Reflections on Part 4 — Photography

Part 4, photography, gave me a chance to explore my love for this medium, and better understand why a photography isn’t considered Art, a topic I’m sure I won’t let go of, but will revisit. There were many challenges I found when researching, then writing about photographers work, as I felt like the bodies of work, such as a photo book, hold more truth, than one photograph, and without having that book in front of me, the pictures on the screen felt temporary.  It’s tricky discussing what you think of a photograph without knowing the larger context. There were many photographers mentioned, some blurred into each other, many whose work I didn’t resonate with, such as the land artist, self burial, and the first woman on the moon.

The portion of Part 4 which I loved, was looking at the photography of Robert Frank, Alec Soth, and Paul Graham, on documenting journeys. I realize this is only an introduction to photography, but I thought it a shame photojournalism wasn’t touched upon, and would have been a far more interesting subject, than say, landscape photography. I did find new photographers such as Mitch Epstein, whose work powerfully portrayed a sense of place, capturing remarkable details in India and Vietnam.

I felt inspired to research photo labs in HCM, and found a tiny little shop, full of young budding Vietnamese photographers who sell and develop film. We have two amazing film cameras, an automatic Yashica T4, with a Tesser lense, and a Contax. I have taken a few landscape photographs for project 3, and took inspiration from Bernd & Hilla Bercher’s water towers, although mine are not of industrial buildings, I do love the precision of framing/distance/lighting in reproducing like images in a grid. Will have to wait for the photographs to be developed.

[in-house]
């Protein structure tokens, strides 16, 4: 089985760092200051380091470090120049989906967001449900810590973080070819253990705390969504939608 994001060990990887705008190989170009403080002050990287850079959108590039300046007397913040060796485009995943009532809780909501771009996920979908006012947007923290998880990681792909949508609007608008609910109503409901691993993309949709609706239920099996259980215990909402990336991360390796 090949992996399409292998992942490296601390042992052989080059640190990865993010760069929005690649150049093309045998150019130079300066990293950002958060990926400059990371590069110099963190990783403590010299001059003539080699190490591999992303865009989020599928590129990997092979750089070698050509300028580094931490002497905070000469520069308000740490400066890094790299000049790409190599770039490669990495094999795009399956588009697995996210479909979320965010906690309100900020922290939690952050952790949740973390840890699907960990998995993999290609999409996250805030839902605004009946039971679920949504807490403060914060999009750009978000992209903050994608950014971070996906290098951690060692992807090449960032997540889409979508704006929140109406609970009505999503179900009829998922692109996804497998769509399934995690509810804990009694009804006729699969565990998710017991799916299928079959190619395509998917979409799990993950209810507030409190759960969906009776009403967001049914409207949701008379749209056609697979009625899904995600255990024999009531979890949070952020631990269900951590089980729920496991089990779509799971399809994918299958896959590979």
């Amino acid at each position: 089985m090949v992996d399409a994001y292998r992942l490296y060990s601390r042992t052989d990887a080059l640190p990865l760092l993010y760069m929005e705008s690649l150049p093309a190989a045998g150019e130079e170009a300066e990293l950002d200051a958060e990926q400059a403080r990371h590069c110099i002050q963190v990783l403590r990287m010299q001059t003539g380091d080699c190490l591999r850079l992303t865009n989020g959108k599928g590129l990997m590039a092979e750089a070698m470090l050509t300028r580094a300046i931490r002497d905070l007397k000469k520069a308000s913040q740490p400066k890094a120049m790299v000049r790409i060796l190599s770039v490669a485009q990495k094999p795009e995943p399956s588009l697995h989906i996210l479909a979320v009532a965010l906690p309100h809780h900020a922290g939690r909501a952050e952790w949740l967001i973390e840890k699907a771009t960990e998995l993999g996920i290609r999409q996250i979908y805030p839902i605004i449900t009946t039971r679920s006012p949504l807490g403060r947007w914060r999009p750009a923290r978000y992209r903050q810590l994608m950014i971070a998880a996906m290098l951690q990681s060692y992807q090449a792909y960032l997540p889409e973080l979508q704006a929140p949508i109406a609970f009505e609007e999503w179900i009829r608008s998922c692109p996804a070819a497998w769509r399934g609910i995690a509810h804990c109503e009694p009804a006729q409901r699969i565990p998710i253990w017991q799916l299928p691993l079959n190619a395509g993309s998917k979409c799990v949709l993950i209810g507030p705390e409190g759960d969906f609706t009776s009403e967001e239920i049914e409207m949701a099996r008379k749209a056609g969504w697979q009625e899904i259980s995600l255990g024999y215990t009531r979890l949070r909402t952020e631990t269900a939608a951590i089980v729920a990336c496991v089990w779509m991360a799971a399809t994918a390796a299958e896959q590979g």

I have tried to tie photography with other creative projects, such as my clothing I make and paint, and even got a model to help. Being inspired by the light and colour of Vanitas paintings, here a few pictures from the photo shoot.

Photography is an essential tool to any creative practice, as it documents and shares work to a larger audience, whether online, in a magazine, or a book. Without it, geographically speaking, it would be almost impossible to view the work otherwise.

It’s important not to view a camera as simply a tool, because the same elements of art apply when framing, lighting, lines, compositon/balance, texture, line, perspective, and form, are paramount.

Photography is a form of self expression, the way each of us see the world around us, what stands out, the smallest detail, the larger picture, do we see linearly, or directly. Do we have a personal relationship with a place that no one else can see, or does a photograph of someone you love, in that second, remind you of what you thought in that moment?